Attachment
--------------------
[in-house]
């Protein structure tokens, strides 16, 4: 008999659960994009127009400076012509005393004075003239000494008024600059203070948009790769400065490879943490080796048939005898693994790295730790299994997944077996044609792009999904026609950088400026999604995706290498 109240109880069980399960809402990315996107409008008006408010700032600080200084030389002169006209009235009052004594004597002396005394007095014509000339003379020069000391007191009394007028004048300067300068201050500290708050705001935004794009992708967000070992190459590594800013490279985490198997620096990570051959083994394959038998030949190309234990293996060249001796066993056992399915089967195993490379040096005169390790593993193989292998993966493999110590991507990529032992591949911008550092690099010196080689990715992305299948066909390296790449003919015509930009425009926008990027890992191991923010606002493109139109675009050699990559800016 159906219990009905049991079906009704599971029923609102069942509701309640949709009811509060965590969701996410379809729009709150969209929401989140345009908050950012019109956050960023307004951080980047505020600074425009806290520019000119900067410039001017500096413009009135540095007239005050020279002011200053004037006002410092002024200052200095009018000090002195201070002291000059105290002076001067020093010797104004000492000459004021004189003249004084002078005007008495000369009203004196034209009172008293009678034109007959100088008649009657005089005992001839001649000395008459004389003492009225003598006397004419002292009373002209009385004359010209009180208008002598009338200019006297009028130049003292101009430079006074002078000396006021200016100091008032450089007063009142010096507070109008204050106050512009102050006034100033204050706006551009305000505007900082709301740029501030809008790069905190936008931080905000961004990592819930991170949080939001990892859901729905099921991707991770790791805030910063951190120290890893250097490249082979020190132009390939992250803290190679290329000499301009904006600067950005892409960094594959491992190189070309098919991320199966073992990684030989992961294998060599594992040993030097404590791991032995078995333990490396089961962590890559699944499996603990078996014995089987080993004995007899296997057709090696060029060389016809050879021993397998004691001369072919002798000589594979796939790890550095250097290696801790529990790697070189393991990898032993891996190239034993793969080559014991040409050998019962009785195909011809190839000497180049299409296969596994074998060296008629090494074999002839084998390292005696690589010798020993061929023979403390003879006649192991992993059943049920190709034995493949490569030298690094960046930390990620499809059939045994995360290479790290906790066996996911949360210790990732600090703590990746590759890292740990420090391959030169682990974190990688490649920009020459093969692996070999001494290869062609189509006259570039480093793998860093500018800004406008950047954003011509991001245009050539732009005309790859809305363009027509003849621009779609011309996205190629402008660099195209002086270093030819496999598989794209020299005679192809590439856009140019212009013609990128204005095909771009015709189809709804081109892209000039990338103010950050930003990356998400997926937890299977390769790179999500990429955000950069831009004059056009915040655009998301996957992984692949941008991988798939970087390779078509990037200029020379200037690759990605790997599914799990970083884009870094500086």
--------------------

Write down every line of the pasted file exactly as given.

[in-house]
């Protein structure tokens, strides 16, 4: 008999659960994009127009400076012509005393004075003239000494008024600059203070948009790769400065490879943490080796048939005898693994790295730790299994997944077996044609792009999904026609950088400026999604995706290498 109240109880069980399960809402990315996107409008008006408010700032600080200084030389002169006209009235009052004594004597002396005394007095014509000339003379020069000391007191009394007028004048300067300068201050500290708050705001935004794009992708967000070992190459590594800013490279985490198997620096990570051959083994394959038998030949190309234990293996060249001796066993056992399915089967195993490379040096005169390790593993193989292998993966493999110590991507990529032992591949911008550092690099010196080689990715992305299948066909390296790449003919015509930009425009926008990027890992191991923010606002493109139109675009050699990559800016 159906219990009905049991079906009704599971029923609102069942509701309640949709009811509060965590969701996410379809729009709150969209929401989140345009908050950012019109956050960023307004951080980047505020600074425009806290520019000119900067410039001017500096413009009135540095007239005050020279002011200053004037006002410092002024200052200095009018000090002195201070002291000059105290002076001067020093010797104004000492000459004021004189003249004084002078005007008495000369009203004196034209009172008293009678034109007959100088008649009657005089005992001839001649000395008459004389003492009225003598006397004419002292009373002209009385004359010209009180208008002598009338200019006297009028130049003292101009430079006074002078000396006021200016100091008032450089007063009142010096507070109008204050106050512009102050006034100033204050706006551009305000505007900082709301740029501030809008790069905190936008931080905000961004990592819930991170949080939001990892859901729905099921991707991770790791805030910063951190120290890893250097490249082979020190132009390939992250803290190679290329000499301009904006600067950005892409960094594959491992190189070309098919991320199966073992990684030989992961294998060599594992040993030097404590791991032995078995333990490396089961962590890559699944499996603990078996014995089987080993004995007899296997057709090696060029060389016809050879021993397998004691001369072919002798000589594979796939790890550095250097290696801790529990790697070189393991990898032993891996190239034993793969080559014991040409050998019962009785195909011809190839000497180049299409296969596994074998060296008629090494074999002839084998390292005696690589010798020993061929023979403390003879006649192991992993059943049920190709034995493949490569030298690094960046930390990620499809059939045994995360290479790290906790066996996911949360210790990732600090703590990746590759890292740990420090391959030169682990974190990688490649920009020459093969692996070999001494290869062609189509006259570039480093793998860093500018800004406008950047954003011509991001245009050539732009005309790859809305363009027509003849621009779609011309996205190629402008660099195209002086270093030819496999598989794209020299005679192809590439856009140019212009013609990128204005095909771009015709189809709804081109892209000039990338103010950050930003990356998400997926937890299977390769790179999500990429955000950069831009004059056009915040655009998301996957992984692949941008991988798939970087390779078509990037200029020379200037690759990605790997599914799990970083884009870094500086």